Indeed, Rodigan paved the way for many artists to make their way into Jamaican music in the UK. This brought greater recognition and understanding of this family of genres which, before Rodigan’s intervention, were often unfairly mistaken for one.
4. Grandmaster Flash
Grandmaster Flash, though not the creator of hip hop or the inventor of the scratching technique (those titles belong to DJ Kool Herc and Grand Wizzard Theodore, respectively) harnessed these principles and used them like nobody had done before. It’s one thing to innovate, but quite another to apply those innovations in a way that speaks to the zeitgeist. Therein lies the legacy of Grandmaster Flash.
The Message, Grandmaster Flash and the Furious Five’s seminal album, laid the blueprint for all hip hop thereafter. Flash perfected Theodore’s scratching technique, while innovating some DJ’ing techniques of his own. These included stabs/punch phrasing and backspin, which allowed him to produce one continuous breakbeat for an emcee to rap over.
Legend has it that if it wasn’t for Grandmaster Flash, a DJ mixer wouldn’t have a cue button. If you’re unfamiliar, this allows a DJ to hear the record they’re mixing in next through headphones, before moving the crossfader and playing it live to the audience. Can you imagine where DJ’ing would be without that?
5. Carl Cox
Carl Cox is your favourite DJ’s favourite DJ. He is universally revered within dance music, both for his musical vision and service to the culture. His achievements are too numerous to mention, but each has pushed the envelope and helped make dance music a British institution.
His career highlights include a 16-year residency at Ibiza’s Space, playing Ultra Miami most years since 2004, and hosting his own radio show broadcast to 17 million listeners worldwide each week.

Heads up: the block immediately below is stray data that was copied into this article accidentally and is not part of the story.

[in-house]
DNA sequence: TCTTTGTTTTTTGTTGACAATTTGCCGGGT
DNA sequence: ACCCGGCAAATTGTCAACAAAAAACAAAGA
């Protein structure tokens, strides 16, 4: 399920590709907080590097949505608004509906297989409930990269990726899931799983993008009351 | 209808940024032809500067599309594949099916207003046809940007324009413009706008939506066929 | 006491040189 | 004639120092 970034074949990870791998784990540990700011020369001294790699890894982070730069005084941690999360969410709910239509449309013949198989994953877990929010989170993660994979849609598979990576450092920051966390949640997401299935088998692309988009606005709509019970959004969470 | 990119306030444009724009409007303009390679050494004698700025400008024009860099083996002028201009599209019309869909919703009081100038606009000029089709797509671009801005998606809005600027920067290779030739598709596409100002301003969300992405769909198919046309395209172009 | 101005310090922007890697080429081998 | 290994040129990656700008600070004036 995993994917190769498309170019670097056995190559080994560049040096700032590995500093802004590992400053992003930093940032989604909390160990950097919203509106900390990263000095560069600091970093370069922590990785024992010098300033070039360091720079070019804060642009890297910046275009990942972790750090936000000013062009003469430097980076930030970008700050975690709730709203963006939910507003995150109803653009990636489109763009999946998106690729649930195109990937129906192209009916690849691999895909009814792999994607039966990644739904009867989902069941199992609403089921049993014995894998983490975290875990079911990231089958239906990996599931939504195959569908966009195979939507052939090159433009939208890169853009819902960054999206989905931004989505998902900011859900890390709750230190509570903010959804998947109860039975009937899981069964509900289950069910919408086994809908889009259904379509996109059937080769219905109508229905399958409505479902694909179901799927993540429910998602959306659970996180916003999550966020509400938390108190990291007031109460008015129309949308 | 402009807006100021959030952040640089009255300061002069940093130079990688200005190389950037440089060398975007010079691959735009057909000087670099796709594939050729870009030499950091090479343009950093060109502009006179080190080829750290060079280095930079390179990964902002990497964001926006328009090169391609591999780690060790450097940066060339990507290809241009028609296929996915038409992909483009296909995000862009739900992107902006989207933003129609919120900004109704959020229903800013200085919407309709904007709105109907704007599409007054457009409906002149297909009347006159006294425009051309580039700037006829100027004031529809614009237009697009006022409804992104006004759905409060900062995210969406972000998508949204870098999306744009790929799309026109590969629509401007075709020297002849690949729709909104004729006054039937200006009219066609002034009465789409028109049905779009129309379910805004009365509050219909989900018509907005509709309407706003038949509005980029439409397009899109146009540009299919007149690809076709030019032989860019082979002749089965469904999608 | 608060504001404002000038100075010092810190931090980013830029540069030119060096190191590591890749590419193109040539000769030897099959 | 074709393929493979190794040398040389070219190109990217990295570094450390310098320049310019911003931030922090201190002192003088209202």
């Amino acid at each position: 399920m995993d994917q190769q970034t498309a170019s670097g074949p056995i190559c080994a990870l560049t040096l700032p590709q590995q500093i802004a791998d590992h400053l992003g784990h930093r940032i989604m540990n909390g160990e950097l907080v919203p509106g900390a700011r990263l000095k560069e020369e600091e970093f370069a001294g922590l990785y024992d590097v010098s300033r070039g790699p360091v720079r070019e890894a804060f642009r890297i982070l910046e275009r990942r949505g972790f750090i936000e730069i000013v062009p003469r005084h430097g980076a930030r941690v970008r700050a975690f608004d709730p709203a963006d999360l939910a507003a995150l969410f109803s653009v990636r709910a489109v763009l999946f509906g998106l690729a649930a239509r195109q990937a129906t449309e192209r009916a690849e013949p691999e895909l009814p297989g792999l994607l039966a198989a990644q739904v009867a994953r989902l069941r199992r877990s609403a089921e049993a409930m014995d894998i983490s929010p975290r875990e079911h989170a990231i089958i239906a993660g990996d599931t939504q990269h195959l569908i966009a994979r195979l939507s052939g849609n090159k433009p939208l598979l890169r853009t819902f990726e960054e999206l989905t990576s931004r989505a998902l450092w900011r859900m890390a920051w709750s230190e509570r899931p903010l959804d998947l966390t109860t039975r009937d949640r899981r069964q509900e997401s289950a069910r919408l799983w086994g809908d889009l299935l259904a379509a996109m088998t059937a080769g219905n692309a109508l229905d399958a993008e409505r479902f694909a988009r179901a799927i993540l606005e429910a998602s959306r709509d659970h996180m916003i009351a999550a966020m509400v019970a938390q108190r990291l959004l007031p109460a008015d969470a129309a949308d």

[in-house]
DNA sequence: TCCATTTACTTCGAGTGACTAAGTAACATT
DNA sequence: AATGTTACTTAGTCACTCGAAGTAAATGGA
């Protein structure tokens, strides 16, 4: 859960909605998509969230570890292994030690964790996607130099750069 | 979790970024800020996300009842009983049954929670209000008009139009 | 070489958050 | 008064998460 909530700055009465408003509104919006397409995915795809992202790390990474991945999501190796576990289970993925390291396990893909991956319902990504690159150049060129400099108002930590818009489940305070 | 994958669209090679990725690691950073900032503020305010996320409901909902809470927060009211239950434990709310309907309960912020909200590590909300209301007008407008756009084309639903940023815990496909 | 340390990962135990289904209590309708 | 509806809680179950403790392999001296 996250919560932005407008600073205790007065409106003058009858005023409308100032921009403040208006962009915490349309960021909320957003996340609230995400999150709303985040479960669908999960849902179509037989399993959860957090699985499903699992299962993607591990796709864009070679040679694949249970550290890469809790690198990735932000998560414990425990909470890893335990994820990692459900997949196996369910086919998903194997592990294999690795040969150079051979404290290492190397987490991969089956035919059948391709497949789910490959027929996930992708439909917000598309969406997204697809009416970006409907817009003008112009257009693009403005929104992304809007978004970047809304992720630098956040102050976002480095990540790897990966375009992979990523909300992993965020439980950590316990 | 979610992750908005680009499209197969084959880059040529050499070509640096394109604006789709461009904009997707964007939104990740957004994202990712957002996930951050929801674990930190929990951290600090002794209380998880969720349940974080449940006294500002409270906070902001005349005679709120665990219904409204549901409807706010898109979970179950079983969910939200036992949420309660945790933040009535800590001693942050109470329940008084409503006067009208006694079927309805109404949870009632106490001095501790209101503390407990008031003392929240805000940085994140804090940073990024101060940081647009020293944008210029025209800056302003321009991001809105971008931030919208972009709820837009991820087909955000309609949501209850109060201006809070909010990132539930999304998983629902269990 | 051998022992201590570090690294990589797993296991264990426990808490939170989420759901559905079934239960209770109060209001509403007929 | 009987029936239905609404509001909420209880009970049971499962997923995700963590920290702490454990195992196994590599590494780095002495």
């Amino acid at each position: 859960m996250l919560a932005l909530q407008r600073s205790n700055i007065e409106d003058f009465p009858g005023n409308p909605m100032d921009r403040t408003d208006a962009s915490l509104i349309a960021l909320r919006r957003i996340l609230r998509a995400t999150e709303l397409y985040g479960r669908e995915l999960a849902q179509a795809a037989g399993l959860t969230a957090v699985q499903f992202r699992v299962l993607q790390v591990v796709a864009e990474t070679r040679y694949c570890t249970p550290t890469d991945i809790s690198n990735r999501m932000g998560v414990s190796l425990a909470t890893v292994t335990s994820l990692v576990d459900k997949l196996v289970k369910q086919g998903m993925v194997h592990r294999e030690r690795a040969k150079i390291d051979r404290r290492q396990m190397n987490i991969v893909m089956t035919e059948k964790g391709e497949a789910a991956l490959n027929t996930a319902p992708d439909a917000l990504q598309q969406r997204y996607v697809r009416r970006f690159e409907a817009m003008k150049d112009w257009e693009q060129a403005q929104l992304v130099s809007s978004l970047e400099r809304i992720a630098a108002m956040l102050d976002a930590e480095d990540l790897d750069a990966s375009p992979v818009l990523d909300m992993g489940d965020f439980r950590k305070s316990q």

Cox has been adorned with almost every DJ’ing accolade going and played a crucial role in the emerging British rave scene during the ‘80s.
6. David Guetta
David Guetta, who hails from France, has sold over 9 million albums and 30 million singles worldwide. Though Guetta cut his teeth around Europe when dance music was still something of an underground or niche subculture, he later made a significant contribution to breaking rave culture and dance music in the USA.
Guetta embodies the concept of the rockstar DJ. Nowadays, there are quite a few of those around – Deadmau5, Skrillex, Steve Aoki, and more – but David Guetta paved the way for these DJs.
Considered by many to be the godfather of EDM, he’s since produced tracks for Black Eyed Peas, Usher, and Nicki Minaj, solidifying EDM’s place within the pop music ecosystem.
7. Annie Mac
Like many artists on this list, Annie Mac has produced a far-reaching body of work. This includes radio, club, and festival DJing, as well as community incentives and collaborations. She never stops or becomes complacent.
She’s built an empire over the years, having created her own festival and headlined most others. As the first female DJ to secure a prime-time DJ slot on BBC Radio 1, she hasn’t just contributed to dance music’s status quo, but reinvented and shaped its direction.
Annie Mac is a tastemaker for listeners and a role model for aspiring DJs, having mentored and championed many over the years.
Her fearlessness, and high-quality output over many years, has cemented her place as one of the most influential DJs of all time.